Committee Sunshine Bill Leaps Hurdle
South Dakota passed an open government law intended to make sure public meetings remain in the public eye.
In Pierre this year an effort is underway to close what are seen as some loopholes the law. Those in favor say too often open meeting laws are being circumvented in sub-committees. But, those opposed say the bill hampers government efficiency and places undue burden on citizens.
SDPB’s Charles Michael Ray has this Dakota Digest.
The Senate State Affairs Committee gave thumbs up to a bill that aims to strengthen the state's open government law. The vote came with some humor from Republican State Senator Timothy Rave.
“I move due pass 1108 as amended,” says Rave.
“Motion by Rave Second by Lederman-- Comments on the motion,” says Senator Larry Rhoden Committee Chair.
“Might be the most confusing bill we had all session Mr. Chair,” says Rave.
The bill became confusing with volley of amendments back and forth. In its current form the legislation makes official government sub-committees subject to open meetings laws. Those like David Bordewyk with the South Dakota Newspaper Association argue that too often sub-committees make their decisions outside public view.
"If you believe the devil is in the details, it’s the work, the debate, the discussion that goes into what the city finance committee does in terms of make and arriving that the decisions for recommendations that go to the full council. If you believe the public should have access and knowledge of what those debates and discussions are about then I think this is a good bill,” says Borderwyk.
But opponents argue the bill has unintended consequences. Yvonne Taylor with the South Dakota Municipal League says sunshine laws should not end up limiting the normal process of local government.
“We need to have some ability to have some sort of deliberative process at the local level you shouldn’t have to fall under the open meetings law just because you’re having some sort of a discussion,” says Taylor.
Opponents worried that the bill would require student councils and citizens task forces to post notice every time they met and open all proceedings to the public. The committee went on to pass an amended version of the bill that deals only with government bodies--citizens advisory committees are not subject to the amended version of the bill. Tony Venhuizen with the Governor’s office was a member of the Open Government Task Force that took a close look at the state’s sunshine laws. Venhuizen spoke in favor of HB 1108 in committee. He says the bill that passed out of committee is a step toward more openness.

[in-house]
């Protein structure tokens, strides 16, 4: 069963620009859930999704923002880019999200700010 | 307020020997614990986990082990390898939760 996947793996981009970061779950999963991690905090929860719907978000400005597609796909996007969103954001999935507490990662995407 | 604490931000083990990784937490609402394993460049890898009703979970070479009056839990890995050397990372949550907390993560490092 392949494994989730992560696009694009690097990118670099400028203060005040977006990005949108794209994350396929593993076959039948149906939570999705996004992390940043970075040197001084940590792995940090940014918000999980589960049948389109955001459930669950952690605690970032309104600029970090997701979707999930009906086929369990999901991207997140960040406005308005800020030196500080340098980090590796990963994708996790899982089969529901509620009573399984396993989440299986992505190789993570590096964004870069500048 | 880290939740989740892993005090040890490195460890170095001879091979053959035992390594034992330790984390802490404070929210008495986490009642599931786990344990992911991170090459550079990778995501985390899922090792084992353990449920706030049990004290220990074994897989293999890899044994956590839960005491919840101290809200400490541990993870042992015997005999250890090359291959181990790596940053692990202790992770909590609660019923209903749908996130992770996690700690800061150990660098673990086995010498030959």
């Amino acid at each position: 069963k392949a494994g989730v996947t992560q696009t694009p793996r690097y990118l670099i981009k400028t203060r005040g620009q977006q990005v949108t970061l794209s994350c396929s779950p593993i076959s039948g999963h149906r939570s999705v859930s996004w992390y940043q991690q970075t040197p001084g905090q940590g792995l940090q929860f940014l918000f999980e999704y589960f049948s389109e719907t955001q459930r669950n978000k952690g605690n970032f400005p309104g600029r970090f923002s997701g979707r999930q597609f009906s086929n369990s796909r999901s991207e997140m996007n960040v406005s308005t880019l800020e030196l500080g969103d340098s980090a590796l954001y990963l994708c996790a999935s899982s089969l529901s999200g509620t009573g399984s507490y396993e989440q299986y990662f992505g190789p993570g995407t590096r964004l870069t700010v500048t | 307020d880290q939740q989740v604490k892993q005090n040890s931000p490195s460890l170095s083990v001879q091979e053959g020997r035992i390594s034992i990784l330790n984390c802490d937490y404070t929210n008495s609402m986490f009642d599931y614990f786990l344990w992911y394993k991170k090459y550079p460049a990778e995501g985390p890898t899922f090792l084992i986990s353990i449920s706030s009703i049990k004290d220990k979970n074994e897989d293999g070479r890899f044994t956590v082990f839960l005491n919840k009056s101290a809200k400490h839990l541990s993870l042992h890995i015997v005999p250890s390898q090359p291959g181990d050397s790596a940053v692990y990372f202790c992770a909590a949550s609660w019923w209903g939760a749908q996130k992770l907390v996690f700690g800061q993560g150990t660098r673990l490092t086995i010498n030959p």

“It’s maybe not as broad based as the Open Government Task Force proposed but it still gets at a lot of these committees and I’m sure that people who feel strongly about this issue will be pleased that this is a step in the right direction,” says Venhuizen.
Venhuizen says South Dakota has made major advances towards more open government overall. He points to major changes trade in recent years that took South Dakota Government from a policy that presumed all records closed – to one that presumed all records open. But there are still those that see South Dakota as far too closed. They say the state doesn’t have enough regulations that provide citizen oversight for several aspects of government.
“Ronald Regan was famous for saying trust but verify,” says Gordon Witkin of the Center for Public Integrity.
Gordon Witkin is with the Center for Public Integrity. Last year the group ranked South Dakota as 49th in the country when it comes to the risk for corruption. The state got an F in categories like lobbying disclosures, legislative accountability, and ethics enforcement.
“And for open government advocates the feeling is, well people say there is no corruption here. But, how would you really know if you don’t have the accountability, transparency, and openness and the systems in place that would allow you to track such things,” says Witkin.
But others like Tony Venhuizen from the Governor’s office point out that New Jersey scored better than South Dakota in the report only because that state has real problems with corruption – and so they have passed real measures against it. But he says South Dakota is a small state – where corruption has not proven to be a problem.
“It’s kind of like saying fewer people in Hawaii own a winter coat. And that’s not because they can’t afford one it’s because it’s hot there. South Dakota is fortunate that the people who are in public office are in it for the right reasons they’re in it for public service and there is not a lot of money. Things are just different here than in places where they have full time legislatures and a lot more money and influence it’s an environment like you might find in congress,” says Venhuizen.
This session marks the end of the formal process towards a more open South Dakota Government. The South Dakota Open Government Task Force concluded its business with the legislation it proposed this year. House Bill 1108 is among a number of bills lawmakers are considering. If it passes the final hurdle and makes it through the State Senate it could end up on Governor Dennis Daugaard’s desk.